Woody played football, basketball, and baseball in high school; but, unlike his older brother, he wasn't a star. He stood six feet tall and weighed a muscular 160 pounds. He was slow, flat-footed, and tough, perfect credentials to play center on a lousy team that, in his senior year, won two games, with five losses and two ties. He captained the Trojans his senior season despite his mediocre talents, a nod to his natural leadership abilities.
Deliberate on the basketball court and lumbering on the baseball diamond, Woody was better suited for the football field, where he could channel his aggressive nature toward his opponents across the line.
"Woody wasn't much of a runner," said one of his former high school teammates. "But nobody ever ran over him."
His high school graduation picture depicts a self-assured young man dressed in a suit and tie, who not only played three sports but was class vice president, sang in the glee club, belonged to the Latin club, and was a member of the Newcosean yearbook staff, in charge of selling ads. His future, as predicted by his classmates in the 1931 Newcosean, saw no coaching jobs. Instead, recognizing his aggressiveness and fondness for the ring, it read that Woody would one day become a boxing champion.
His combative nature extended into the classroom. He had trouble getting along with some of his high school teachers, feeling that he knew more than they did; and that lack of respect resulted in an unremarkable academic performance.
"He always did his work," one of his former high school teachers once said. "If he hadn't done it, I probably would have remembered more about him."
Wayne Hayes may have hammered home the importance of learning, but it was a junior high school teacher named Clyde Bartholow who introduced Woody to what would become his love of history and of the practicality of English.
These lessons never left Woody, who as a coach often would reference the great historical battles he learned in grammar school to make a point to his sometimes-baffled players, as they listened to him lecture them on the battleground adversities faced by Leonidas or William the Conqueror.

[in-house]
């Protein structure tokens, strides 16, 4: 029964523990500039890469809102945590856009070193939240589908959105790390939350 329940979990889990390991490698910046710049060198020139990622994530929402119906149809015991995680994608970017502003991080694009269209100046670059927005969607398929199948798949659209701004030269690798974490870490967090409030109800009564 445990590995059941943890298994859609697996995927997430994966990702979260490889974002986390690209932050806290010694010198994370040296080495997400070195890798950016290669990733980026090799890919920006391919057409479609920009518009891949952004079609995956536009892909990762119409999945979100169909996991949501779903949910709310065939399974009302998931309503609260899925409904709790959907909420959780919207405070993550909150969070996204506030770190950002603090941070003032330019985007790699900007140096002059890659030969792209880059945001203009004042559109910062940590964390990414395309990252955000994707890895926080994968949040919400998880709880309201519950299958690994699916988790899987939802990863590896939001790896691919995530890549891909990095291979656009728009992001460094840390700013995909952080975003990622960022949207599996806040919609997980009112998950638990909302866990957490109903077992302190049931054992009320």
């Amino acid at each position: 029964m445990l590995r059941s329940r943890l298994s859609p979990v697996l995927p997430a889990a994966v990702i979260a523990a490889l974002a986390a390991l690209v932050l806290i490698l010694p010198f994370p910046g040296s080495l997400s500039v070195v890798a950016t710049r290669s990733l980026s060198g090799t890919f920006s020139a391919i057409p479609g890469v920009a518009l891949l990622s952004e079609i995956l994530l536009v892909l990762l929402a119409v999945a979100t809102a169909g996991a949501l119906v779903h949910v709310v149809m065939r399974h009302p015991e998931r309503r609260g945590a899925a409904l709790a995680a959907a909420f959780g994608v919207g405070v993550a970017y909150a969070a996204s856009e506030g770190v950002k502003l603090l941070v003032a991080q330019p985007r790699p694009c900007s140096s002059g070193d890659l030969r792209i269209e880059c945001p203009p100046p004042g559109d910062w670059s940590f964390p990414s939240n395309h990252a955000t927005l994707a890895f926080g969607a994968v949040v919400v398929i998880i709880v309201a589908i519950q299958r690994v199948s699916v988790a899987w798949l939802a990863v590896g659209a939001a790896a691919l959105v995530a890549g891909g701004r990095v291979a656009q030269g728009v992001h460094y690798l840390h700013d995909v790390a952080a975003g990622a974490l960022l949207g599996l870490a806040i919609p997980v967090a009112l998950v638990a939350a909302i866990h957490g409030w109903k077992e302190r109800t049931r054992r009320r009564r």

"He was extremely interested in English grammar and the correct usage in expression in both speaking and writing," Bartholow said. "His papers had to meet his exacting standards, or he simply wouldn't hand them in."
It wasn't always Woody's idea to hold off turning in his work to his teachers because of a pursuit of perfection. Wayne often would insist on reading his son's written work before he handed it in, and there were many times that the homework was returned in shreds from the disapproving superintendent.
There was something else Woody was learning about himself, other than acknowledging his propensity for history and English. He hated to lose; and worse, he was a bad loser. He had a quick temper, was prone to screaming at referees, and was inconsolable after a loss. He'd miss a block or watch the other team score and he'd unleash a loud stream of profanities, screaming at his own and his team's failures. Even friendly backyard games could send him into a rage. Yet there was a natural quality about him that drew people in. Though he could erupt in anger with a stunning array of expletives, he was also a charmer when he needed to be, and he could certainly talk his way out of trouble. Woody, according to his yearbook, had the ability "to smooth over incidents such as breaking fences, and getting out of ditches."
Given the qualities noted by his senior classmates in 1931, Woody seemed destined for a life outside of football. No major football schools had much interest in a mediocre flat-footed linemen froma losing, small-town high school football team. That left smaller colleges for consideration, and with a push from a family friend named Richard Allison, Woody was headed to Granville, Ohio, to attend Denison University, a small liberal arts college that was hardly a football powerhouse. Granville is just thirty-five miles northeast of Columbus, but in football it is a world away from Ohio State University.
A FIRE TO WIN. Copyright © 2005 by John Lombardo. All rights reserved. No part of this book may be used or reproduced in any manner whatsoever without written permission except in the case of brief quotations embodied in critical articles or reviews. For information, address St. Martin's Press, 175 Fifth Avenue, New York, N.Y. 10010.